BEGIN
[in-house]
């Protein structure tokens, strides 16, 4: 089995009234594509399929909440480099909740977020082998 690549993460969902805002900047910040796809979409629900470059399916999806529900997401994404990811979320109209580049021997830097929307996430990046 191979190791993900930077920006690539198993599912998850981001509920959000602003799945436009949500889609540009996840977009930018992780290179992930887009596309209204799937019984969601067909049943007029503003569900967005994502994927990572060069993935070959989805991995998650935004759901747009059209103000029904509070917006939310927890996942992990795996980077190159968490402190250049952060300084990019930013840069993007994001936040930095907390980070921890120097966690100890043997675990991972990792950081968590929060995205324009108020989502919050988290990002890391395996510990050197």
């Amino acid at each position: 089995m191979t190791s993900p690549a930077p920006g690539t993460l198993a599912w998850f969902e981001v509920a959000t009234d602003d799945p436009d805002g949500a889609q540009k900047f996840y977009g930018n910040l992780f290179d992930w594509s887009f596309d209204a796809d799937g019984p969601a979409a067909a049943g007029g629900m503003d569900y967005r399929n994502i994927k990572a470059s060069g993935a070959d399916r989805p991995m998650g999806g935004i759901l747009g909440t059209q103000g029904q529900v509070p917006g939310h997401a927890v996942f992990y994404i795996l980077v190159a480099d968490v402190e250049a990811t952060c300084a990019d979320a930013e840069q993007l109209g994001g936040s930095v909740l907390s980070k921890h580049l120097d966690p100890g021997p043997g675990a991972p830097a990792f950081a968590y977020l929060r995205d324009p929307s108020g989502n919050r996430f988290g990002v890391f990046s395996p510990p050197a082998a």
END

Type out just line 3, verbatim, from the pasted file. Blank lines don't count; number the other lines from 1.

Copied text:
């Amino acid at each position: 089995m191979t190791s993900p690549a930077p920006g690539t993460l198993a599912w998850f969902e981001v509920a959000t009234d602003d799945p436009d805002g949500a889609q540009k900047f996840y977009g930018n910040l992780f290179d992930w594509s887009f596309d209204a796809d799937g019984p969601a979409a067909a049943g007029g629900m503003d569900y967005r399929n994502i994927k990572a470059s060069g993935a070959d399916r989805p991995m998650g999806g935004i759901l747009g909440t059209q103000g029904q529900v509070p917006g939310h997401a927890v996942f992990y994404i795996l980077v190159a480099d968490v402190e250049a990811t952060c300084a990019d979320a930013e840069q993007l109209g994001g936040s930095v909740l907390s980070k921890h580049l120097d966690p100890g021997p043997g675990a991972p830097a990792f950081a968590y977020l929060r995205d324009p929307s108020g989502n919050r996430f988290g990002v890391f990046s395996p510990p050197a082998a």